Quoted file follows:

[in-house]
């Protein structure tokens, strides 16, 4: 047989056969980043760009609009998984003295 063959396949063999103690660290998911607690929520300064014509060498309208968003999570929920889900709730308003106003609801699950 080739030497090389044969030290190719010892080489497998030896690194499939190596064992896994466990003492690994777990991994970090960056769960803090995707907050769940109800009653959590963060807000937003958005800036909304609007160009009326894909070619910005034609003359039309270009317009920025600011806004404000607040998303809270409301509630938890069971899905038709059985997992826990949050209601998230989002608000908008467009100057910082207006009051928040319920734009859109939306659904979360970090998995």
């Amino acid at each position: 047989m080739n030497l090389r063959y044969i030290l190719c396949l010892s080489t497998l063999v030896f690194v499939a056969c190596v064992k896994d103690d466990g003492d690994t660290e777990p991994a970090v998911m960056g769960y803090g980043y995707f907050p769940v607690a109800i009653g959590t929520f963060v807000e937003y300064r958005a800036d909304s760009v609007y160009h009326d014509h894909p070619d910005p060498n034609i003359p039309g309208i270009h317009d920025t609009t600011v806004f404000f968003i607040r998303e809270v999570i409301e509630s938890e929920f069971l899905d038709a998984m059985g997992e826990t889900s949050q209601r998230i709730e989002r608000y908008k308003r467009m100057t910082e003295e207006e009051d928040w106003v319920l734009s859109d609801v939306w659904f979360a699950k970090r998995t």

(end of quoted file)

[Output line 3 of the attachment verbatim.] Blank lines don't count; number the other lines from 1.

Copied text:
């Amino acid at each position: 047989m080739n030497l090389r063959y044969i030290l190719c396949l010892s080489t497998l063999v030896f690194v499939a056969c190596v064992k896994d103690d466990g003492d690994t660290e777990p991994a970090v998911m960056g769960y803090g980043y995707f907050p769940v607690a109800i009653g959590t929520f963060v807000e937003y300064r958005a800036d909304s760009v609007y160009h009326d014509h894909p070619d910005p060498n034609i003359p039309g309208i270009h317009d920025t609009t600011v806004f404000f968003i607040r998303e809270v999570i409301e509630s938890e929920f069971l899905d038709a998984m059985g997992e826990t889900s949050q209601r998230i709730e989002r608000y908008k308003r467009m100057t910082e003295e207006e009051d928040w106003v319920l734009s859109d609801v939306w659904f979360a699950k970090r998995t």